Prison reform is now in vogue, but police power remains as brutal as ever. Policing in the US continues to include the power to cage as well as the power to kill — a reality that is spectacularly evident at the southern US border. By all accounts, 2019 promises to be another brutal year in the arena of prisons and policing.
President Trump signed the First Step Act in late December, while threatening a government shutdown to secure funding for a border wall. The act makes it easier for some federal prisoners to seek early release, widens federal judicial discretion in some low-level sentencing issues and limits some mandatory minimum sentences in federal cases.
It is a limited reform program, less because federal prisoners account for just over 10 percent of the prison system and more because the crafters of the bill had such limited ambitions. The Koch-backed act defines reform through expanded “e-carceration,” the use of surveillance technologies like ankle monitors that turn people’s homes into their prisons.
This move follows similar efforts at the state level. In eliminating cash bail, for instance, California implemented similar digital surveillance and algorithmic “risk assessment.” The move led many activists who had campaigned against cash bail to withdraw their support for the bill before it passed.
The growing significance of e-carceration is not the only warning sign about how politicians broker criminal legal reform. In Florida, the incoming Republican governor and some state legislators are threatening to block the will of nearly two-thirds of the state’s electorate by refusing to honor a ballot initiative that called for the restoration of voting rights to 1.5 million formerly incarcerated people.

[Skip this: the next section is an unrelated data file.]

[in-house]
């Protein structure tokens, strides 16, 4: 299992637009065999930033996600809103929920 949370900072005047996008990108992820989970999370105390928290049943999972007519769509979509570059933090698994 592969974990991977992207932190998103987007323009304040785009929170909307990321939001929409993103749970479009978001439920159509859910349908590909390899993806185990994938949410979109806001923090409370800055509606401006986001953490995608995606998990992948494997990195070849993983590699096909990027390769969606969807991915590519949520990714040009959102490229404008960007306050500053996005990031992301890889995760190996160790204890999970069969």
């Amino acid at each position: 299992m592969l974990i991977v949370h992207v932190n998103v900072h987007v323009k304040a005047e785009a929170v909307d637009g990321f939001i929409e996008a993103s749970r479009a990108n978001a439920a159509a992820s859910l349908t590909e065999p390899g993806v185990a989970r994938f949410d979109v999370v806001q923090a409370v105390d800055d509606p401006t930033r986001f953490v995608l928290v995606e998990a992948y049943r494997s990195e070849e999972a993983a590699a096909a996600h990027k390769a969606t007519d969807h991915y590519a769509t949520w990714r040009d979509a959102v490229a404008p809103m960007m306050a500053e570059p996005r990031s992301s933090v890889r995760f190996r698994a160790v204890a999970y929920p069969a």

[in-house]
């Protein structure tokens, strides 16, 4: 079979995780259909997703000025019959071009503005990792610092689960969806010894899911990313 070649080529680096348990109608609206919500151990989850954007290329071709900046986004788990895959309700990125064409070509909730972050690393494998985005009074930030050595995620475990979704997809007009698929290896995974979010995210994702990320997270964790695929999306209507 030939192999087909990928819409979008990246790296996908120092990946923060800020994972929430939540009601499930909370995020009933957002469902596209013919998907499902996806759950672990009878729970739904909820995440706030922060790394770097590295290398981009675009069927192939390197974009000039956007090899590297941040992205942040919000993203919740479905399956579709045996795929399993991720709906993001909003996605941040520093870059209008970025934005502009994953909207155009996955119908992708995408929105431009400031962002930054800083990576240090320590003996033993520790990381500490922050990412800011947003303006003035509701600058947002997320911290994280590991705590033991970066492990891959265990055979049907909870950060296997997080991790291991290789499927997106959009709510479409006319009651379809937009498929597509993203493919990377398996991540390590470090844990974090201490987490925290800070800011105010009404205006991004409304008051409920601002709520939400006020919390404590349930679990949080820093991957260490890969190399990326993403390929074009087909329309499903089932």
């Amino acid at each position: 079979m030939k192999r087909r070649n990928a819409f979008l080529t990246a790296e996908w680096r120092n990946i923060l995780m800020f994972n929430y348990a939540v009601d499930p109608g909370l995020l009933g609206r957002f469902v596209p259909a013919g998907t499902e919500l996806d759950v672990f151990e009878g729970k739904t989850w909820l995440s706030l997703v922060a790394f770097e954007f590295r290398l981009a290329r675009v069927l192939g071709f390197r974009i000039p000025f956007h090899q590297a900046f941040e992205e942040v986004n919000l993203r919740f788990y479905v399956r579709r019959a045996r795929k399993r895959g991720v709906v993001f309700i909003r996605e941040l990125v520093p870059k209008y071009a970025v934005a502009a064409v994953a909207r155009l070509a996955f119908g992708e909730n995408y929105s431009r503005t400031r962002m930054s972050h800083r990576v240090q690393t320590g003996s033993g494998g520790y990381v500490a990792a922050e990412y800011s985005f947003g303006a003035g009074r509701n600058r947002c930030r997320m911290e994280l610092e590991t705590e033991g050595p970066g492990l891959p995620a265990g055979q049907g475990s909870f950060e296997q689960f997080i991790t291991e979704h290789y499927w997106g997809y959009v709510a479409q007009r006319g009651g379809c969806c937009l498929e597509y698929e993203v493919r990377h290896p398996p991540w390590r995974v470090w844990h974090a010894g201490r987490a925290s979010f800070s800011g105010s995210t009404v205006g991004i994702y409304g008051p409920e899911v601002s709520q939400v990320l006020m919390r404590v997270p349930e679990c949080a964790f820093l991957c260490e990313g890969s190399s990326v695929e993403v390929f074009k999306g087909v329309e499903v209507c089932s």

Reaction is also on the march in St. Louis, where assistant prosecutors joined a police union in seeming protest of the election of reform-minded City Council member Wesley Bell to the district attorney position. Bell, the first Black person elected as St. Louis County prosecutor, defeated Bob McCulloch, the district attorney whose cavalier approach to the shooting of Michael Brown led officer Darren Wilson to escape accountability for the killing.
The dangers of repression are, as always, most cruelly applied in prison, where new waves of crackdown preceded the midterm election. Around the country, many participants in the 2018 national prison strike were placed in solitary confinement or faced other repercussions for demanding better health care, wages and union representation for labor, the restoration of voting rights and other basic human rights. Bowing to the prison guard union, the Pennsylvania Department of Corrections implemented harsh censorship restrictions over the summer, even if activists forced them to scale back the severity.
To repression action must be added the cynical danger of opportunism. Several Democratic 2020 presidential hopefuls routinely but vaguely call for “criminal justice reform.” Among the most consistent voices in this vein is California Sen. Kamala Harris, who spent her time as a prosecutor and state attorney general upholding “tough on crime” laws when it came to the drug war and the struggles of incarcerated people. Her grim record pales next to that of another 2020 contender, former Vice President Joe Biden, who championed harsh sentencing laws as a senator throughout the 1980s and 1990s. Even without such baggage, other likely 2020 candidates, including New Jersey Sen. Cory Booker, have pledged “reform” without substance.